Anti-Trafficking Commissioner campaign

Three Small Steps logo
As part of its Three Small Steps campaign to protect child victims of trafficking, ECPAT UK is calling for the appointment of an independent Anti-Trafficking Commissioner....

The UK Government should establish an independent mechanism that ensures the systematic collection, monitoring and analysis of comprehensive and disaggregated data, and accountability to Parliament. This mechanism should perform the functions of an independent National Rapporteur on Human Trafficking, with a specific focus on children.

Briefing: An independent Anti-Trafficking Commissioner

Both the 2005 Council of Europe Convention on Action against Trafficking in Human Beings and the 2011 EU Directive on preventing and combating trafficking in human beings and protecting its victims call on Member States to appoint national rapporteurs or equivalent mechanisms to assess trends in human trafficking, monitor and measure the anti-trafficking activities of State institutions, gather statistics and report on their findings.

In establishing an Anti-Traficking Commissioner, to fulfil the function of an independent national rapporteur in the UK, the following factors must be considered.

1. An Anti-Trafficking Commissioner has to be independent of government to be fully effective. The success of the National Rapporteur in the Netherlands is attributable to the post’s independence from the Dutch Government, which enables the post holder to objectively analyse emerging trends in human trafficking and the effectiveness of the polices implemented to tackle them. By creating this robust tool to provide feedback on Government policy, the Dutch Government has demonstrated its determination to achieve tangible results in tackling human trafficking.

2. An Anti-Trafficking Commissioner in the UK would help address the current lack of reliable information on the scale and nature of trafficking into and within the country. In relation to children, the collection of sufficient and reliable data on child victims of trafficking is vital to understanding how to protect them. An independent Commissioner with a remit to gather quantitative and qualitative data from a range of sources would help to fill the significant knowledge gaps that currently hinder the fight against human trafficking. 

3. An independent Anti-Trafficking Commissioner is necessary to ensure that the Government’s progress in implementing anti-trafficking measures is objectively assessed, to identify problems and to inform all policy development on human trafficking. Since 2000, the Dutch National Rapporteur has made over 200 recommendations to the Dutch Government on subjects including legislation, immigration policy, the identification of and help for victims, the prosecution and trial of offenders, international cooperation and prevention. Many of these recommendations have been adopted by the Dutch Government and have led to significant improvements in policy.

The Government's position
The Government currently believes that the existing Inter-Departmental Ministerial Group on Human Trafficking (IDMG) fulfils the role of a national rapporteur.

On 8 February 2012, during a debate in Westminster, the Minister for Immigration said a national rapporteur would be a "fifth wheel on a coach", but stated his intention to make some improvements to the IDMG. While these are to be welcomed, they still will not make the IDMG compatible with the role of a national rapporteur.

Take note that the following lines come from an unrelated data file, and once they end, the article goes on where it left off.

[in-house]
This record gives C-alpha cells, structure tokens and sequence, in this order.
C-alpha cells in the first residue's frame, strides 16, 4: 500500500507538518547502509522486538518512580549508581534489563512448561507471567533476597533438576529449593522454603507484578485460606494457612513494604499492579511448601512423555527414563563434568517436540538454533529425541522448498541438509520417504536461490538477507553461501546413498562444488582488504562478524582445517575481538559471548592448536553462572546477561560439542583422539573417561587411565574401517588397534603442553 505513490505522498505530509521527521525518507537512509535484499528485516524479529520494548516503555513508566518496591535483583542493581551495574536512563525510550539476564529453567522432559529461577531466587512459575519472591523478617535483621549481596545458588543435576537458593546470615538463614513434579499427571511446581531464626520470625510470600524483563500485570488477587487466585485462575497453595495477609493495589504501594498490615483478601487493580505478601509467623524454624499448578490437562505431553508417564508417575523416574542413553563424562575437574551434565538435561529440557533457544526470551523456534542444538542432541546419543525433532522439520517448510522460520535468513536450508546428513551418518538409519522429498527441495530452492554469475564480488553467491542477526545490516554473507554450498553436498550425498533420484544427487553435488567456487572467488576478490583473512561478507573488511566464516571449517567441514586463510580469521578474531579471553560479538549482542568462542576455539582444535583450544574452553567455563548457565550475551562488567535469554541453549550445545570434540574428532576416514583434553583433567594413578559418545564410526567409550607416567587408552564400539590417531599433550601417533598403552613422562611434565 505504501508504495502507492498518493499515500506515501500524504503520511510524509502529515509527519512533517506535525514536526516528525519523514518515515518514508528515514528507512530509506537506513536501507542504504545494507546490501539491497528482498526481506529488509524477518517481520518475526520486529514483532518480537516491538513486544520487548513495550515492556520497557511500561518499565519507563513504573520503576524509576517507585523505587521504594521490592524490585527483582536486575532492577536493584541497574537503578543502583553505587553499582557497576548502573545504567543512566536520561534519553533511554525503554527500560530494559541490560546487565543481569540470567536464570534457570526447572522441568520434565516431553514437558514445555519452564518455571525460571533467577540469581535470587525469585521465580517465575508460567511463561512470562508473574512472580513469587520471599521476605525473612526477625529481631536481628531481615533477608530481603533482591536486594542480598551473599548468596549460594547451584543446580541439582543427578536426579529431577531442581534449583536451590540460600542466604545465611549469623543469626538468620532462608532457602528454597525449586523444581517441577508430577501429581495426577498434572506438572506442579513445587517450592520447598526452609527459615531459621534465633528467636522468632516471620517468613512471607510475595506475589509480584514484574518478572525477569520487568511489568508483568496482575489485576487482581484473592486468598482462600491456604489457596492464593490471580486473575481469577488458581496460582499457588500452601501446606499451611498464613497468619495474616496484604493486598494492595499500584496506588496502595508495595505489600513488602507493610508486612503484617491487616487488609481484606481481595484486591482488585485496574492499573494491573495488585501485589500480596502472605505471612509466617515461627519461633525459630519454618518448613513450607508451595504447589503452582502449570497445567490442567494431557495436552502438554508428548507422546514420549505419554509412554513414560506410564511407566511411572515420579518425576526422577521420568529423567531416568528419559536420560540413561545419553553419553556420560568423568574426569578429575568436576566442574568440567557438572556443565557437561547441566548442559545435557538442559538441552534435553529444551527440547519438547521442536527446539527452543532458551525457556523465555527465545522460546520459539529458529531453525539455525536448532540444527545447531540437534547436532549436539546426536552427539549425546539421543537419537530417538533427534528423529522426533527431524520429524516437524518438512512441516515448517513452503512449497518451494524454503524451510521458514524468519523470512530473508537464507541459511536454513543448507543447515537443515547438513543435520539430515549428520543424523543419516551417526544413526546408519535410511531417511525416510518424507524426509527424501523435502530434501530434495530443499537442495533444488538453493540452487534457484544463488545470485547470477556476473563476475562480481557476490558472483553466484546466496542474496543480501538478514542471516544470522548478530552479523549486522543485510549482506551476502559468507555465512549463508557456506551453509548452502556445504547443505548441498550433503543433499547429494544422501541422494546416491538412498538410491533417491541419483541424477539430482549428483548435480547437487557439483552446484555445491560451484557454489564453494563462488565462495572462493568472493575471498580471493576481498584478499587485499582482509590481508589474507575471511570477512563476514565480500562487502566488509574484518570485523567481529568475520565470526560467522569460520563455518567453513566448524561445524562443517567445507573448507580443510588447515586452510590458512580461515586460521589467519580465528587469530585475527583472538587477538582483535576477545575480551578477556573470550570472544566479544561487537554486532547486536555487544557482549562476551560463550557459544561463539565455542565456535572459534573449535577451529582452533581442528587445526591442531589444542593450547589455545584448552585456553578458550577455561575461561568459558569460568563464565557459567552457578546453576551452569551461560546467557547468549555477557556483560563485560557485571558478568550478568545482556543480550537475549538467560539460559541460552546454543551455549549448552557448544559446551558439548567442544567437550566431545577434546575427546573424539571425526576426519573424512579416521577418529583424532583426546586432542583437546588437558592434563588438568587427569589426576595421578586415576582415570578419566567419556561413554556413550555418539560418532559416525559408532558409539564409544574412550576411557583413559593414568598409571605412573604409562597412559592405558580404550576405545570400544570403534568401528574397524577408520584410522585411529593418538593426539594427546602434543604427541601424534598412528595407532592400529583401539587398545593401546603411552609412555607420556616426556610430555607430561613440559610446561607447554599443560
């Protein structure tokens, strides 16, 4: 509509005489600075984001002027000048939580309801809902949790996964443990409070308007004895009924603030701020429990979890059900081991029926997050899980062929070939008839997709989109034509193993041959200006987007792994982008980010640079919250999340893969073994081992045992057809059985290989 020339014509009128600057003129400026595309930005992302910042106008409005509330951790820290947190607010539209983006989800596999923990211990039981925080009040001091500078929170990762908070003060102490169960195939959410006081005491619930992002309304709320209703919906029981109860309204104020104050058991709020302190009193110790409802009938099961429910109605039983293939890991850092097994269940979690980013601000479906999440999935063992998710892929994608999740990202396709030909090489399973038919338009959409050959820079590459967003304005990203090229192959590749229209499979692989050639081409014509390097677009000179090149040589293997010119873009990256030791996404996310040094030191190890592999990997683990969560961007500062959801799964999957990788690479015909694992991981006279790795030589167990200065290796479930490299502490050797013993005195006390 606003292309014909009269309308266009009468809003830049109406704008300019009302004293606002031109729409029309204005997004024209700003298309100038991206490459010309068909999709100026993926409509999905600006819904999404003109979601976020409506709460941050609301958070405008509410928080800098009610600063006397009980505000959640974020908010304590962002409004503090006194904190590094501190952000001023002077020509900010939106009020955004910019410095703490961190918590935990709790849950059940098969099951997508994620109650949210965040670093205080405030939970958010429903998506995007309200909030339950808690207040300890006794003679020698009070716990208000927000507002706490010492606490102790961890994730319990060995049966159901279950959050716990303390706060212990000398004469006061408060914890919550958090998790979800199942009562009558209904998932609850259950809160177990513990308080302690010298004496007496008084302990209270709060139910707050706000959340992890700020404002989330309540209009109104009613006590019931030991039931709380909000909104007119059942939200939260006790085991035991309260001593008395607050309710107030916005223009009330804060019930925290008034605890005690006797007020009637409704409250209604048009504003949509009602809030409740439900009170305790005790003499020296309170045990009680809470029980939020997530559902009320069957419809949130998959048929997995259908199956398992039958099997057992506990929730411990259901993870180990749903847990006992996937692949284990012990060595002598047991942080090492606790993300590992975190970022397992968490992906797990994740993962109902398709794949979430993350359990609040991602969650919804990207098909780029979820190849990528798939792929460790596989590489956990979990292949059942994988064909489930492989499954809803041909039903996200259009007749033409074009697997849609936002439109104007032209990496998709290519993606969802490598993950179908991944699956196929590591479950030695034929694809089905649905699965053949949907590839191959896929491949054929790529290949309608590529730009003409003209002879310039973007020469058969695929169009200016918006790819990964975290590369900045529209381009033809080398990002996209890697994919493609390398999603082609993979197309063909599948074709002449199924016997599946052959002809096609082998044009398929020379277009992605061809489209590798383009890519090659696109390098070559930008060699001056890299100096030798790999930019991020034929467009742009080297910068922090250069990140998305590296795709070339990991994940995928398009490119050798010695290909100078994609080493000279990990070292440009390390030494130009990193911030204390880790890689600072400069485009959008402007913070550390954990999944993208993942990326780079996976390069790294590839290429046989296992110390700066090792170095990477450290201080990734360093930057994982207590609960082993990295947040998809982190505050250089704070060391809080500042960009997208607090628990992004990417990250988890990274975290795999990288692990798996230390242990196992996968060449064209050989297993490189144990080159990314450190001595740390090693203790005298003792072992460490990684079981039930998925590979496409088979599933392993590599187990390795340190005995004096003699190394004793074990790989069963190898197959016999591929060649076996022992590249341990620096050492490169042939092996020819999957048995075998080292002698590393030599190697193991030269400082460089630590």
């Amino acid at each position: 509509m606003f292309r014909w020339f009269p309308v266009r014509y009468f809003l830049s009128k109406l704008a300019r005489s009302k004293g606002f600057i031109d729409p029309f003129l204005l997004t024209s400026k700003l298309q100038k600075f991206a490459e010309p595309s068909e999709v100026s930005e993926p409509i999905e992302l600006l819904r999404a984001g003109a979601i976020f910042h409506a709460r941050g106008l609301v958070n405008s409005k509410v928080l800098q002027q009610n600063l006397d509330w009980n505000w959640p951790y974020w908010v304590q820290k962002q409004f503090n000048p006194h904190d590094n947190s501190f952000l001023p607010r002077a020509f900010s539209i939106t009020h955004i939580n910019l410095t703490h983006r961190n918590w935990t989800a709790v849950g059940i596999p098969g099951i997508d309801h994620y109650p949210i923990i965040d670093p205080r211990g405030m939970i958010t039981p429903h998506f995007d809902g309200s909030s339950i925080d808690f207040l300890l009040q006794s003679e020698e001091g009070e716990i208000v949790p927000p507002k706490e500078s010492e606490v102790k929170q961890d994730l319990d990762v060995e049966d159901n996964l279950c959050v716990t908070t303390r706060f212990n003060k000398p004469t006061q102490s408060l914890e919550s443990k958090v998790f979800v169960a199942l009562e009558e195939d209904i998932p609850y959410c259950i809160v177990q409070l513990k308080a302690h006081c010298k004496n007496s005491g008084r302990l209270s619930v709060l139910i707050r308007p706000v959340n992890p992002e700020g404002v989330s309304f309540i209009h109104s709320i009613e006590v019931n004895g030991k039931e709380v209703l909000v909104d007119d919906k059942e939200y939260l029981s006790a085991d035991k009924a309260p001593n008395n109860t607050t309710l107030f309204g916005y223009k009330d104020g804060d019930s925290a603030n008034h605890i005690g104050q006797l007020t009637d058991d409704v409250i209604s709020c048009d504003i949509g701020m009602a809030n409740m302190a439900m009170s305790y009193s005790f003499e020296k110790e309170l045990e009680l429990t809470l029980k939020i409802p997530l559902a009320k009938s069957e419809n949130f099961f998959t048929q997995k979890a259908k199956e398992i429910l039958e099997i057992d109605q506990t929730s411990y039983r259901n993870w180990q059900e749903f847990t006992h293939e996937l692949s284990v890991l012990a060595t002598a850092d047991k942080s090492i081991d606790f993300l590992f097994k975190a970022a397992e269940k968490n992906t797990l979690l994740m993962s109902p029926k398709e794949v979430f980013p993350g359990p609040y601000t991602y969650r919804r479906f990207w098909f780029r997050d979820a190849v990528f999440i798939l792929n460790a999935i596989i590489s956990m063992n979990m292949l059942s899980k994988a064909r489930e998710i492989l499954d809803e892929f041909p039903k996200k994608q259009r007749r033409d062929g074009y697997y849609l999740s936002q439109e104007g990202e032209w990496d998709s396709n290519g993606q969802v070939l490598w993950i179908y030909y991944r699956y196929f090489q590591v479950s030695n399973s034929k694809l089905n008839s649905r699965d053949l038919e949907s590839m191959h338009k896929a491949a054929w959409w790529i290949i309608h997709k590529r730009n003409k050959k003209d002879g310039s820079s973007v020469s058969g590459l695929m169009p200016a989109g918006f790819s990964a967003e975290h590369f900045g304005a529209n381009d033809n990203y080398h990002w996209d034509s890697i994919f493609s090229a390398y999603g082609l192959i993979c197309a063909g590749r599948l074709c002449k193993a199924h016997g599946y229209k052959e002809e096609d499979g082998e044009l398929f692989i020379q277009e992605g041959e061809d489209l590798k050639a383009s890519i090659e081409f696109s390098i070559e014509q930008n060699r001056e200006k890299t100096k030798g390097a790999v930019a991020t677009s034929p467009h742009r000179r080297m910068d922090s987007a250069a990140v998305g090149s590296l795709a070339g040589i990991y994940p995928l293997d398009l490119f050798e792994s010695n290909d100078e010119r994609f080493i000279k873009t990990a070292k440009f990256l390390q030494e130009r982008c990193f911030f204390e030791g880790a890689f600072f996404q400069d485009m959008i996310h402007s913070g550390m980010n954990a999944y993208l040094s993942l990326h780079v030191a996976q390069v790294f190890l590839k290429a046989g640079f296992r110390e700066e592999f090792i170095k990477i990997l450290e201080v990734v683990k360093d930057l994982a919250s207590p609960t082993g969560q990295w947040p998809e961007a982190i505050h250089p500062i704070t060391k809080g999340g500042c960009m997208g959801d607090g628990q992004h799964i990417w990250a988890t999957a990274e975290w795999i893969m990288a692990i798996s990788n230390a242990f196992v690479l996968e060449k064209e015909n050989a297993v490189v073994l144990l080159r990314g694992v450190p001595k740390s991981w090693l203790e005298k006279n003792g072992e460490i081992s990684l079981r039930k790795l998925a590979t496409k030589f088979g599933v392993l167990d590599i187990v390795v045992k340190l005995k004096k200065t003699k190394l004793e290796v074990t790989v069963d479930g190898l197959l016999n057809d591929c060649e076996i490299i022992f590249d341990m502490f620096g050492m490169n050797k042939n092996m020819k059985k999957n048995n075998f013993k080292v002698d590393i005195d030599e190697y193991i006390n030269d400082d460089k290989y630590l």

The IDMG is made up largely of Government ministers and assists in co-ordinating and implementing Government policy on human trafficking. Therefore ECPAT UK believes it cannot objectively monitor and analyse the Government’s work to combat trafficking. Furthermore, the IDMG does not collect statistics or produce reports, only meets twice a year and is not well attended.


Copyright © ECPAT UK 2015.

Charity number: 1104948. Company Ltd by Guarantee: 5061385.
4A Chillingworth Road, London N7 8QJ. 
Tel: 020 7607 2136. Fax: 020 7700 5435.


Want to learn more about ECPAT UK and the work we do? Sign up to our regular e-news bulletin:


ECPAT UK is the leading expert voice on child trafficking in the UK and we offer a comprehensive training programme focused on safeguarding young people from trafficking, modern slavery, and transnational abuse. To find out more visit our training page

Latest updates

Governments must make good global promises on child labour

12th June 2017

ECPAT UK is calling on governments across the world to honour the commitment to eradicate child labour on global World Day Against Child Labour (12th June).

On this global…

Mayor of London prioritises anti-trafficking efforts

3 May 2017

The Mayor and Deputy Mayor for Policing & Crime have answered calls from NGOs to outline their plans to strengthen London’s response to human trafficking, after a staggering…

Record number of UK child trafficking cases reported in 2016

3 April 2017

Child trafficking referrals increased by 30% to 1,278 in 2016, the highest on record according to the latest figures from the National Crime Agency. 

The National…

New ECPAT UK project: Local authorities supported to innovate child trafficking responses

31 March 2017

ECPAT UK has been selected by the government to deliver an innovative project aimed at improving the local response to child trafficking and all forms of modern slavery and exploitation.

#LostinMigration exposes desperate circumstances for lone migrant children in Europe

1 March 2017

An influential coalition of children’s’ rights charities, including ECPAT UK, have today called on EU and national ministers to end the disappearance, suffering…

British child abuser guilty of 45 crimes against Thai and UK children

01 February 2017

Serial child abuser, and retired English teacher, Mark Frost, formerly Andrew Tracey, has pleaded guilty to 45 counts of rape and sexual assault of children in the UK and Thailand,…